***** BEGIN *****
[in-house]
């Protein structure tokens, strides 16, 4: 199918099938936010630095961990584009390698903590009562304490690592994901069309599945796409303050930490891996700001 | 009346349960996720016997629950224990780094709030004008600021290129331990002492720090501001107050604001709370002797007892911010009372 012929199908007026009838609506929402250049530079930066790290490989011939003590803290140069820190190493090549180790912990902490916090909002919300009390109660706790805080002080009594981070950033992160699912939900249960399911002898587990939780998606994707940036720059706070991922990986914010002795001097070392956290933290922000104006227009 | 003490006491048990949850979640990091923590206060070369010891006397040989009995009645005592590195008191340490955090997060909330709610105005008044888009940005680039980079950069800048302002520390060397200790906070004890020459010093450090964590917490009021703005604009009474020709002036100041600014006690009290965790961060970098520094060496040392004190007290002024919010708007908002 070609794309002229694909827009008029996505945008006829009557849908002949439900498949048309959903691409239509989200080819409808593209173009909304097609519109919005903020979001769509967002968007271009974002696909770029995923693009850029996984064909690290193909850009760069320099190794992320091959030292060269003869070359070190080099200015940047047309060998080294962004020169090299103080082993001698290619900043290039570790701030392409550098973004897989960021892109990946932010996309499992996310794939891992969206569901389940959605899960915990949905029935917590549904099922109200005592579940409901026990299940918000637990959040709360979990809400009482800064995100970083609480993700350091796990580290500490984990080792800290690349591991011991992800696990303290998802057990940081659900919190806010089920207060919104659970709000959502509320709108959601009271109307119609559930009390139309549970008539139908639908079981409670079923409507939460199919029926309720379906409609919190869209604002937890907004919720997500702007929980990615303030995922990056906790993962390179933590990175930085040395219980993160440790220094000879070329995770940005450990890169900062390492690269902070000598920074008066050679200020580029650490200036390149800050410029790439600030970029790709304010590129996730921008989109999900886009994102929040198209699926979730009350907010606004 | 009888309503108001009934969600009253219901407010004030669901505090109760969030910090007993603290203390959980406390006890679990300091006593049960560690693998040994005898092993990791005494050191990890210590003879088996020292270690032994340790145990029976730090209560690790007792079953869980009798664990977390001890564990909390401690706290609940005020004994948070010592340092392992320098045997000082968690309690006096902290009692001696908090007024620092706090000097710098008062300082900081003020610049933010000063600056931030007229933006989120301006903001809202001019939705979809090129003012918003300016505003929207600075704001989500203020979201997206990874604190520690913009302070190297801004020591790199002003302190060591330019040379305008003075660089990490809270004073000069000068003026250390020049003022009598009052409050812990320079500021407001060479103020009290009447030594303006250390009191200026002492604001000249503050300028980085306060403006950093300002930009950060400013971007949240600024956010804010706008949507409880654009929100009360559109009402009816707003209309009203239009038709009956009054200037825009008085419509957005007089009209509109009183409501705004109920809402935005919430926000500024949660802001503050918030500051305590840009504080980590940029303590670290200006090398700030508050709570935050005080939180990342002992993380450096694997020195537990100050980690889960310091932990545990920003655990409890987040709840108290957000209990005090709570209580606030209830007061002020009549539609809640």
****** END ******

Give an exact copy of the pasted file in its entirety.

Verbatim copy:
[in-house]
């Protein structure tokens, strides 16, 4: 199918099938936010630095961990584009390698903590009562304490690592994901069309599945796409303050930490891996700001 | 009346349960996720016997629950224990780094709030004008600021290129331990002492720090501001107050604001709370002797007892911010009372 012929199908007026009838609506929402250049530079930066790290490989011939003590803290140069820190190493090549180790912990902490916090909002919300009390109660706790805080002080009594981070950033992160699912939900249960399911002898587990939780998606994707940036720059706070991922990986914010002795001097070392956290933290922000104006227009 | 003490006491048990949850979640990091923590206060070369010891006397040989009995009645005592590195008191340490955090997060909330709610105005008044888009940005680039980079950069800048302002520390060397200790906070004890020459010093450090964590917490009021703005604009009474020709002036100041600014006690009290965790961060970098520094060496040392004190007290002024919010708007908002 070609794309002229694909827009008029996505945008006829009557849908002949439900498949048309959903691409239509989200080819409808593209173009909304097609519109919005903020979001769509967002968007271009974002696909770029995923693009850029996984064909690290193909850009760069320099190794992320091959030292060269003869070359070190080099200015940047047309060998080294962004020169090299103080082993001698290619900043290039570790701030392409550098973004897989960021892109990946932010996309499992996310794939891992969206569901389940959605899960915990949905029935917590549904099922109200005592579940409901026990299940918000637990959040709360979990809400009482800064995100970083609480993700350091796990580290500490984990080792800290690349591991011991992800696990303290998802057990940081659900919190806010089920207060919104659970709000959502509320709108959601009271109307119609559930009390139309549970008539139908639908079981409670079923409507939460199919029926309720379906409609919190869209604002937890907004919720997500702007929980990615303030995922990056906790993962390179933590990175930085040395219980993160440790220094000879070329995770940005450990890169900062390492690269902070000598920074008066050679200020580029650490200036390149800050410029790439600030970029790709304010590129996730921008989109999900886009994102929040198209699926979730009350907010606004 | 009888309503108001009934969600009253219901407010004030669901505090109760969030910090007993603290203390959980406390006890679990300091006593049960560690693998040994005898092993990791005494050191990890210590003879088996020292270690032994340790145990029976730090209560690790007792079953869980009798664990977390001890564990909390401690706290609940005020004994948070010592340092392992320098045997000082968690309690006096902290009692001696908090007024620092706090000097710098008062300082900081003020610049933010000063600056931030007229933006989120301006903001809202001019939705979809090129003012918003300016505003929207600075704001989500203020979201997206990874604190520690913009302070190297801004020591790199002003302190060591330019040379305008003075660089990490809270004073000069000068003026250390020049003022009598009052409050812990320079500021407001060479103020009290009447030594303006250390009191200026002492604001000249503050300028980085306060403006950093300002930009950060400013971007949240600024956010804010706008949507409880654009929100009360559109009402009816707003209309009203239009038709009956009054200037825009008085419509957005007089009209509109009183409501705004109920809402935005919430926000500024949660802001503050918030500051305590840009504080980590940029303590670290200006090398700030508050709570935050005080939180990342002992993380450096694997020195537990100050980690889960310091932990545990920003655990409890987040709840108290957000209990005090709570209580606030209830007061002020009549539609809640």